Does hi-fi end here?

kii transparent

Reports are coming in that hi-fi may, after a century of development, have actually reached its logical conclusion. It is beginning to look as though the Kii Three may be the technology beyond which it simply wouldn’t be worth going, for the vast majority of people. If so, this is quite a significant moment.

Everything up to this point has been a flawed, intermediate step.

It all started in the 19th century with the stunningly simple observation that sound is nothing more than variations of air pressure and that these can be picked up by a diaphragm and reproduced by another diaphragm. The hi-fi story has been one of how best to store the information encoded within the vibrations, and how to get the vibrations back out into the world at some time later.

First, we had purely mechanical systems which had to contend with the imbalance between the tiny amount of energy that can be picked up when making a recording versus the large amount of energy that is needed to play the recording back.

Then, with the introduction of electronics into the equation, the path towards the truly linear system was opened up. We had recording on magnetic tape, distributed to the listeners via vinyl LPs. Amplification with valves, then transistors, Class A, AB and now Class D. Horn speakers, multi-way speakers, direct radiators, acoustic suspension, and detours into panel speakers, electrostatics and even plasma. Interestingly, active crossovers are not new: they were used in cinemas in the 1930s, and there was at least one well-heeled enthusiast using them in a domestic system in the 1950s.

A major disruption occurred with the development of digital audio in the 1980s which, at a stroke, propelled performance in terms of noise, distortion and linearity to the point of practical perfection and slashed the size, weight and price of audio storage and playback equipment.

(At this point, ‘high end’ audio as a hobby left the rails and, for many, became an exercise in masochism, superstition and nostalgia).

The next part of the puzzle was solved when computing power became available. Using a computer it is possible to perform digital signal processing (DSP), allowing precise tailoring of crossovers and EQ, and for the characteristics of mechanical transducers (the speaker drivers in their boxes) to be modified.

The linear system

Now, all the pieces were in place to build a linear reproduction system using the following building blocks:

  • Digital storage of stereo or multichannel recording
  • DSP to process the signal for crossover, time alignment between drivers, driver amplitude and phase correction, EQ, woofer distortion correction using voice coil current or motion feedback
  • One DAC per driver
  • One solid state amplifier per driver
  • Loudspeaker comprising several dynamic drivers each allocated to a narrow frequency range, including sealed woofer whose bass can, if necessary, be extended using DSP EQ.

This is all perfectly realisable at low cost using physically small electronics. The advent of Class D amplification makes it even smaller and cheaper. Such a system is virtually noiseless, has extremely low levels of distortion and covers the entire human hearing frequency range.

The final part of the puzzle

There has been a lag in the acceptance of such systems even though they are spectacularly good. The recent development of a system to tackle directly the issue of the speaker’s interaction with the room at bass frequencies may be the final part of the puzzle that means these systems take off. I think the Kii Three is the first speaker to do this using DSP, followed closely behind by the huge and expensive Beolab 90.

There is some confusion over why DSP-based ‘room correction’ is needed, and what it is capable of. Although the room appears to mangle the signal terribly in terms of frequency response and phase when measured, the listener hears the direct sound from the speaker first, and an average room just adds agreeable ‘ambience’ that blends the immediate surroundings with the recording and helps to cement a convincing illusion of ‘being there’. Trying to ‘correct’ the effects of the room will make the system sound worse.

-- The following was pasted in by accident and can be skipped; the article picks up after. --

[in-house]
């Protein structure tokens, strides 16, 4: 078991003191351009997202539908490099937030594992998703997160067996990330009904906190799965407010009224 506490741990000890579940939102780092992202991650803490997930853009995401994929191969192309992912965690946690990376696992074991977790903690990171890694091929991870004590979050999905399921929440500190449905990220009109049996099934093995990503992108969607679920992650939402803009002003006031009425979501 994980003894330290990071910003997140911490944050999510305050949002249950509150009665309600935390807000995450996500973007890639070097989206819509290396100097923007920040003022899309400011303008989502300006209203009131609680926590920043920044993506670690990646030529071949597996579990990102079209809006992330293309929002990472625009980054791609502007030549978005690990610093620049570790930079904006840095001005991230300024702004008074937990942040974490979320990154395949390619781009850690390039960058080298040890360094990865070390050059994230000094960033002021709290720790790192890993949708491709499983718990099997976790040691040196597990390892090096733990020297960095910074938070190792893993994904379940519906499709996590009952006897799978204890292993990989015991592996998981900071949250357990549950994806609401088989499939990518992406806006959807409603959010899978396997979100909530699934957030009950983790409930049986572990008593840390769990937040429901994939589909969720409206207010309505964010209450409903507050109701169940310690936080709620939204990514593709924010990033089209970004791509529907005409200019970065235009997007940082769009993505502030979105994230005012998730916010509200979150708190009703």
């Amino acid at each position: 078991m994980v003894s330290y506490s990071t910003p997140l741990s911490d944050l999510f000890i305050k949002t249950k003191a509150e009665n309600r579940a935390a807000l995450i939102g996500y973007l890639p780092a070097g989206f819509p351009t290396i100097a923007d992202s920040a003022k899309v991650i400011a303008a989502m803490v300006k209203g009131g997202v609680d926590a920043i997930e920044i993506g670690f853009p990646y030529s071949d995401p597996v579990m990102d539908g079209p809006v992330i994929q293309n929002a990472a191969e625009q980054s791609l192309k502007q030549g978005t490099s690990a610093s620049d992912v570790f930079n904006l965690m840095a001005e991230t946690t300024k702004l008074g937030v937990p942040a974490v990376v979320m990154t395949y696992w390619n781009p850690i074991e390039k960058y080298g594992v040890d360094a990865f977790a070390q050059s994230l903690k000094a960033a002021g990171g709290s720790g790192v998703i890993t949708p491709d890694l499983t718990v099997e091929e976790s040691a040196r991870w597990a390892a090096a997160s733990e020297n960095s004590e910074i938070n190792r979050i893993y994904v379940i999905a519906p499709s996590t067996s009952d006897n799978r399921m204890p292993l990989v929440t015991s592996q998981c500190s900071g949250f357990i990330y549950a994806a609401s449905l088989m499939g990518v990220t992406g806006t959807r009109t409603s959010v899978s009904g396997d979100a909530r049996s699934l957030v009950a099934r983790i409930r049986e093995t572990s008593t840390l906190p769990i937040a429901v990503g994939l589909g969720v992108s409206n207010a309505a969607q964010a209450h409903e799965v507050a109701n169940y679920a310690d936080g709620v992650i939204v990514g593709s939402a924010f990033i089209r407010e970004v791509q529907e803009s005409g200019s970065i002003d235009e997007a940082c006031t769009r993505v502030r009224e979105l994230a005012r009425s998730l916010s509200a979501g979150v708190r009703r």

The one area where genuine problems may occur, however, is in the bass, and people attempt to solve this with DSP (not very successfully), and with room treatments (not particularly effective for the bass). The Kii Three and Beolab 90 both take the approach of using extra drivers driven by DSP to make the speaker more directional at low frequencies by cancelling out some of the almost omnidirectional bass that comes from the main driver, at the sides and rear. This effectively provides the same directionality as a huge baffle, but from a compact speaker.

Intuitively, it seems obvious that in a highly reflective, echoey room, this technique would improve the clarity of what was heard. It would also tackle problems of speaker placement near walls and corners. The amount of bass bouncing around the room is being reduced at source, rather than trying to catch it afterwards with bass traps etc. The result, apparently, is spectacularly good.

By all accounts, the Kii Three is a compact, good looking speaker with a moderate (OK, not outrageous) price, that simply disappears acoustically, leaving the music as a solid 3D image. It is loud enough and goes deep enough to satisfy the vast majority of people. No other equipment is needed other than a digital source, which could be a PC, streamer or network.

The search is, apparently, over. While it would be possible to build a bigger system, with bigger drivers, higher powered amps and so on, this would just be scaling the same fundamental design. This has already been done in the form of the Beolab 90. The system could be further scaled to provide more channels than just stereo, and more precise control of dispersion in the vertical as well as the horizontal – if anyone thought it necessary.


In the end, it turned out that the ‘objectivists’ were basically right: you really do just need perfect linearity to build the perfect hi-fi system (but you also have to have accuracy in the time domain, which most audio objectivists ignore).

According to reviews, and based on my own experience of not completely dissimilar DIY systems, the Kii Three is the only hi-fi system anyone will ever need. Valves, vinyl and passive crossovers seem positively quaint in comparison; ‘high tech’ passive speaker systems seem almost perverse. No doubt the Kii Three will be copied, and cheaper versions will appear, but there is no need to fundamentally change the design from now on. It should be game over for other forms of hi-fi. (It won’t be, of course!)


10 thoughts on “Does hi-fi end here?

  1. Hi John. Very nice to hear from you. I wasn’t particularly thinking of open baffle speakers, but more these new DSP-based ones with extra drivers to provide adjustable dispersion at bass frequencies.

    I did mention the Kyron Gaia a couple of years back, as a very expensive speaker whose price ($100,000?) may obscure the fact that it is DSP that gives it its stunning sound. I think that the Kii Three is getting closer to a price and size that many people might be interested in.